Unfortunately, it seems that others agree with my assessment: "Partners in Crime" has been cancelled by the BBC, after just these two adaptations. It's been fun (re)reading the adventures of Tommy & Tuppence, though, and I may still carry on with the remaining volumes, even if there's no longer an impending TV episode to serve as a reading incentive. :)

*** *** ***

Side note: I started reading this book shortly after the events that unfolded in Paris on Friday, Nov. 13th.  Among the story's prime suspects is a young German man, a refugee from Nazi persecution whose (non-Jewish but critical of Hitler) family is now in a concentration camp. Imagine my reaction when I started reading & found a few exchanges like this:
"...You take my word for it, this refugee business is dangerous. If I had my way I'd intern the lot of them. Safety first."  
"A bit drastic, perhaps."  
"Not at all. War's war. And I've got my suspicions of Master Carl... He's a Nazi -- that's what he is -- a Nazi." 
As the French say, "Plus ca change, plus ca meme chose." (The more things change, the more they stay the same...).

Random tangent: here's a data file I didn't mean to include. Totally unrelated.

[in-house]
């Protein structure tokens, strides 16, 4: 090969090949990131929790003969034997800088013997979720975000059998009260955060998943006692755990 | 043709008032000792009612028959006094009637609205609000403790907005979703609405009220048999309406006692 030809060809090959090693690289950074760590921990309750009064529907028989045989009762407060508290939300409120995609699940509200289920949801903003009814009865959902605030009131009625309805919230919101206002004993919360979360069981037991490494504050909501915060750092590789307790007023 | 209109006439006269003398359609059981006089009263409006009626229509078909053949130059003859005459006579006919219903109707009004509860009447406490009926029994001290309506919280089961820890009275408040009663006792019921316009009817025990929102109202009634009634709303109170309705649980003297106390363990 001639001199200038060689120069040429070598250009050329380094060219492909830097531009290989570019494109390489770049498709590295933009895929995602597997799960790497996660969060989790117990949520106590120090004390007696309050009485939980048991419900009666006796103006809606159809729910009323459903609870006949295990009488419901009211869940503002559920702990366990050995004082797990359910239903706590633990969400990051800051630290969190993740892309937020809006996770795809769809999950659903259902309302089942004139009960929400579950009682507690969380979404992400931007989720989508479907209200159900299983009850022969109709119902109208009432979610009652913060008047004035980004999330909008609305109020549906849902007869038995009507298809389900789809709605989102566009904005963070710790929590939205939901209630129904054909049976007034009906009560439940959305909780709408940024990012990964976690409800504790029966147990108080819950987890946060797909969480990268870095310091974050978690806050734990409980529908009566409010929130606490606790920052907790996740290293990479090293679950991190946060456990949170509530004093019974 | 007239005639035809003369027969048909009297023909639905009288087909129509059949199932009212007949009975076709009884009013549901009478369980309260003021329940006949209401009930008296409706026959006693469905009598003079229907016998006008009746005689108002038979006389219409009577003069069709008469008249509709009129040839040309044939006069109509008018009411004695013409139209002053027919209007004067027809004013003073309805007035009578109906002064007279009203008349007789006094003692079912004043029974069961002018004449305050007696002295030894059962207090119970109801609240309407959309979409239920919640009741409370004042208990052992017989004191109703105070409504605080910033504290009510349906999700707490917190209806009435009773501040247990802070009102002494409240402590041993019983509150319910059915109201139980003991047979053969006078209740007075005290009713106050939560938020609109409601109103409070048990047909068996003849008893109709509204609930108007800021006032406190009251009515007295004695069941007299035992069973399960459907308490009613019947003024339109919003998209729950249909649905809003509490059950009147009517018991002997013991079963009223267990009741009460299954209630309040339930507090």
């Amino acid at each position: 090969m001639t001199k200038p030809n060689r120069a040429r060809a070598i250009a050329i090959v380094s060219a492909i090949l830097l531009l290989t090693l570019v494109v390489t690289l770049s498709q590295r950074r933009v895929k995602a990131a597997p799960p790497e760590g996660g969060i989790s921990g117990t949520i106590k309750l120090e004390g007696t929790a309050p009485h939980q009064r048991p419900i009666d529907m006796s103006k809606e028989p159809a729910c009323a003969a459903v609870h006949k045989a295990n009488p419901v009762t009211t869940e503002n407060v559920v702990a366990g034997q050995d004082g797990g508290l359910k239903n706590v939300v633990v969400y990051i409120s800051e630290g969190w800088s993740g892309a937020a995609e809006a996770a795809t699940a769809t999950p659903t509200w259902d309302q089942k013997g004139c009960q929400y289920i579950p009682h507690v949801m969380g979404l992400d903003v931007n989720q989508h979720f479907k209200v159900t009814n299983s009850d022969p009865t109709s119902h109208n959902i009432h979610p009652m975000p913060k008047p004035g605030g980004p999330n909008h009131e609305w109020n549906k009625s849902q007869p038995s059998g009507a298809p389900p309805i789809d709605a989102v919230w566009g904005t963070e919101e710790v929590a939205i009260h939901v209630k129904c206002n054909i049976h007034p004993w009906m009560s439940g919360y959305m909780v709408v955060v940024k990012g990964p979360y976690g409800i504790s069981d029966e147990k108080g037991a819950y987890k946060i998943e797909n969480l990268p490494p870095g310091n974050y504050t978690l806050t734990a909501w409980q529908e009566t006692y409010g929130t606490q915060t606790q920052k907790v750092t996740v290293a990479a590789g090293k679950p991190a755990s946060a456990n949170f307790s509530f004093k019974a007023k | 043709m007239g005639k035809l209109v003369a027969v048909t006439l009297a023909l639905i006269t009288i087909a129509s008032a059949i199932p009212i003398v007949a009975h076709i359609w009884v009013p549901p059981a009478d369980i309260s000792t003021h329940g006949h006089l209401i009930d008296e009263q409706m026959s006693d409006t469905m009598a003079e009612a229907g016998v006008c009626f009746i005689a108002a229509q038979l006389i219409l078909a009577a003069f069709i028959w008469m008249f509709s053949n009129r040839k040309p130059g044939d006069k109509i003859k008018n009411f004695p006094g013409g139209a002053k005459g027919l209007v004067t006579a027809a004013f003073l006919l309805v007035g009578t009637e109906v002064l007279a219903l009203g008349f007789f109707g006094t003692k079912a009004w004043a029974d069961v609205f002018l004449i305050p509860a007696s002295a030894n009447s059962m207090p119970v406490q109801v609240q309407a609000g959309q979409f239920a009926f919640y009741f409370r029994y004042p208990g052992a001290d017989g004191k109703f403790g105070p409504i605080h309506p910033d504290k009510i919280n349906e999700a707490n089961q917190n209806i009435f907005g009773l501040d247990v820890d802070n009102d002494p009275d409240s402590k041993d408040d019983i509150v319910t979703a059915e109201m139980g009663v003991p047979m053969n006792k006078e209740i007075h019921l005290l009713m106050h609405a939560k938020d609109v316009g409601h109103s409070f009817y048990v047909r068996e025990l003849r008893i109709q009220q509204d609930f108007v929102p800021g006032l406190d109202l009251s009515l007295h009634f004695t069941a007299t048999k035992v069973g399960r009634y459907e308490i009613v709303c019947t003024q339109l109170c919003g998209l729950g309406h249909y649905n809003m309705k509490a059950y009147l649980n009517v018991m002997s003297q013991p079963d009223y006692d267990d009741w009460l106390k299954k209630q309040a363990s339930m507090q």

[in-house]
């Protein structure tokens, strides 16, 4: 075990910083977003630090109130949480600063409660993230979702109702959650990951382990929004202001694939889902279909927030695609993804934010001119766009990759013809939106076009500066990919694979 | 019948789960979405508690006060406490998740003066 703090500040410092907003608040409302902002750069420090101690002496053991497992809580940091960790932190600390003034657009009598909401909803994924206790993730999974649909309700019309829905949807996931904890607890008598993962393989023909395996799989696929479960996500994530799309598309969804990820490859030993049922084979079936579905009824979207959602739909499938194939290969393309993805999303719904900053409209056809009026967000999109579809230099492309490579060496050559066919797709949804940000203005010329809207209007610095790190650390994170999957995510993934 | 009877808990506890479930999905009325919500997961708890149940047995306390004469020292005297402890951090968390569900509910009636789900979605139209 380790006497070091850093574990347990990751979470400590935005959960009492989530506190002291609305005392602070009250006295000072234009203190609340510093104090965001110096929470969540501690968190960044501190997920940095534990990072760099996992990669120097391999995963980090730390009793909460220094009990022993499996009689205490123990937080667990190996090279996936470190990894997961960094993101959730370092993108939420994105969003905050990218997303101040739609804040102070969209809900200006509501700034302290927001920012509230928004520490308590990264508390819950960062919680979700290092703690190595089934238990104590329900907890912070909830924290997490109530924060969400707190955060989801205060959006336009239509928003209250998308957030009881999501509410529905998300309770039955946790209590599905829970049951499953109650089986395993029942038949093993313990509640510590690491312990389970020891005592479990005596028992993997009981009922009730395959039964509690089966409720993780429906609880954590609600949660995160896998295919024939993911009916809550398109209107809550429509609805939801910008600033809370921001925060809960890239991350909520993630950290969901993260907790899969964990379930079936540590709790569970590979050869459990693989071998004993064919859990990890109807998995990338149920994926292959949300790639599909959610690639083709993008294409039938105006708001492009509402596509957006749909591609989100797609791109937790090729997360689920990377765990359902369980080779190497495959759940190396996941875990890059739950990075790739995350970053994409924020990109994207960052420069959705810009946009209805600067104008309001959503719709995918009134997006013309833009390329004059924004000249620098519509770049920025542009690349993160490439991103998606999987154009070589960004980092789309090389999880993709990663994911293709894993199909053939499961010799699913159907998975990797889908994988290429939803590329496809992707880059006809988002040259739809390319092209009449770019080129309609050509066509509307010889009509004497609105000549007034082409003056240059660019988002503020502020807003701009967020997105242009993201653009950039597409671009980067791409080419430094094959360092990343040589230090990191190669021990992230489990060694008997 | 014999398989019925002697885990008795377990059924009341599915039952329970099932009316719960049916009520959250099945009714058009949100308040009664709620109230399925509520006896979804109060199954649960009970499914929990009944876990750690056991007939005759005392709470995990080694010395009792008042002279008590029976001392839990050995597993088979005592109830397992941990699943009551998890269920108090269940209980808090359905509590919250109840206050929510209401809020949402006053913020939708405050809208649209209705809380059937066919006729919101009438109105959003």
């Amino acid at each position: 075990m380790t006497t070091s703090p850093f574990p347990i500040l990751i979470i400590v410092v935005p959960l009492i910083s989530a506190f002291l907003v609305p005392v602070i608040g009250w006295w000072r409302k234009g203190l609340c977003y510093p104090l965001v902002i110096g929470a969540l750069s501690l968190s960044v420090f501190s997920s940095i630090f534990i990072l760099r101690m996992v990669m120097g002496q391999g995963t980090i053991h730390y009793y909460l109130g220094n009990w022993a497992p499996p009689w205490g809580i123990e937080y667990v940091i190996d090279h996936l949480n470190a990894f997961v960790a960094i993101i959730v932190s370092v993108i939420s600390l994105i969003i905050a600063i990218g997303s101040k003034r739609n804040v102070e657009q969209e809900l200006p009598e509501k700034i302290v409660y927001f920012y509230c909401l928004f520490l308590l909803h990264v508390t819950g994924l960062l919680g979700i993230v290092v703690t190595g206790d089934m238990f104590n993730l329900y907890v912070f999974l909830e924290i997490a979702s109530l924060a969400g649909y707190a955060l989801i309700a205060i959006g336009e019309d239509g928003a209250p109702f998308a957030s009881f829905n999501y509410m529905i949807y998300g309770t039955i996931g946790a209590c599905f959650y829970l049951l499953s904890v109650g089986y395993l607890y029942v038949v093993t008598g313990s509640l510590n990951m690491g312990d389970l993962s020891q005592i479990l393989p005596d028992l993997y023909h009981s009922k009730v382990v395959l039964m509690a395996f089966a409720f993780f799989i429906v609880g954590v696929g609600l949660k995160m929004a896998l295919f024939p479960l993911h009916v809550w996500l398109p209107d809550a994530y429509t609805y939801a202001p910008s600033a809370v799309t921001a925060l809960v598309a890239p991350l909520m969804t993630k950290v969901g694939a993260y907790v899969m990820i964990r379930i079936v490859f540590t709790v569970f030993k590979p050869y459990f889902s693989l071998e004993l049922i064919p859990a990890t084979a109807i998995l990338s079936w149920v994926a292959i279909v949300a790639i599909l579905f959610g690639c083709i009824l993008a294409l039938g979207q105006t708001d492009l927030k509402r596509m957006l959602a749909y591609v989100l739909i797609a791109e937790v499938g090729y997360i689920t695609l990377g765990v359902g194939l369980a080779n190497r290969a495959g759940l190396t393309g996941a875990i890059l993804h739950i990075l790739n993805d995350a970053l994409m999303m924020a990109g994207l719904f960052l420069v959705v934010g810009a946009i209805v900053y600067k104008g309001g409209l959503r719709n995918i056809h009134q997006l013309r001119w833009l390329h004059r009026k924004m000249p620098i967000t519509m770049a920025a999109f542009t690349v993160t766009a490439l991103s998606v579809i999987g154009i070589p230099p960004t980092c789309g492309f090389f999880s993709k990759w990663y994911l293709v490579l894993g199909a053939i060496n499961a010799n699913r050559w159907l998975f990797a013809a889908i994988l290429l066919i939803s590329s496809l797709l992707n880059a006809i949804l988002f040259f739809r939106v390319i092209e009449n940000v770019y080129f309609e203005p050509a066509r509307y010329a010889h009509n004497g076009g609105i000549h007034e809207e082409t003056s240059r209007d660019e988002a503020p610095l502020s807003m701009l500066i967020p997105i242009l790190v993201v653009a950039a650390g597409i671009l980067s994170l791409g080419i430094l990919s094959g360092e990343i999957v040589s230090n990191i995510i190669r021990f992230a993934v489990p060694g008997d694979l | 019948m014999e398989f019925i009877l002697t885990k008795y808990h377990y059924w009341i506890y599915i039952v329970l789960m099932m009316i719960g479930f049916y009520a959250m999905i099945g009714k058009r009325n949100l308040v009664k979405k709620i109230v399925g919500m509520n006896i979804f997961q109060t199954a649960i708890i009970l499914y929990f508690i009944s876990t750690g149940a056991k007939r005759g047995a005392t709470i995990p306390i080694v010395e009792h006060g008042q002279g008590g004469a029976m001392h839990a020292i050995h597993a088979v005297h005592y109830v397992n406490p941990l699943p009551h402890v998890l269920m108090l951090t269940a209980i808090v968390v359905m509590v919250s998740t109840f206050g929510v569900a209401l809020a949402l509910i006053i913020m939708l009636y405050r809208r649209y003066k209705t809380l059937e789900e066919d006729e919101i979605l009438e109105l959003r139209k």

(There's also a few shots against the Irish throughout the book. Full disclosure: my family background is 1/4 Irish. ;)  )

*** *** ***

This was book #25 that I've read to date in 2015.

Wednesday, November 18, 2015

Are you a bereaved parent living in Ontario?

In the "it's about time" category, Mike Colle, MPP for Eglinton-Lawrence (in Toronto), introduced a private member's bill (Bill 141) this week -- the Pregnancy and Infant Loss Awareness, Research and Care Act, 2015.

If passed, this bill would require the Ontario Ministry of Health to undertake research on pregnancy loss/infant deaths, in order to establish & expand counselling programs to bereaved mothers & families, and to undertake comprehensive, wide-ranging research into the best practices available in risk reduction and causes of pregnancy loss & death. It would also establish October 15th as Pregnancy and Infant Loss Awareness Day in Ontario (something I thought had already happened several years ago).

The National Post published a great article yesterday about this new (and long overdue) initiative. In addition to mentioning that one in three women will lose a pregnancy during her lifetime (which I have heard before), it quoted another figure that floored me: 37,000 parents in Ontario lose a baby at some point during their pregnancy every year. 37,000!! That's enough to fill a good-sized town. Assuming two parents per child, that's about 18,000+ lost pregnancies. In Ontario alone. Every. Single. Year.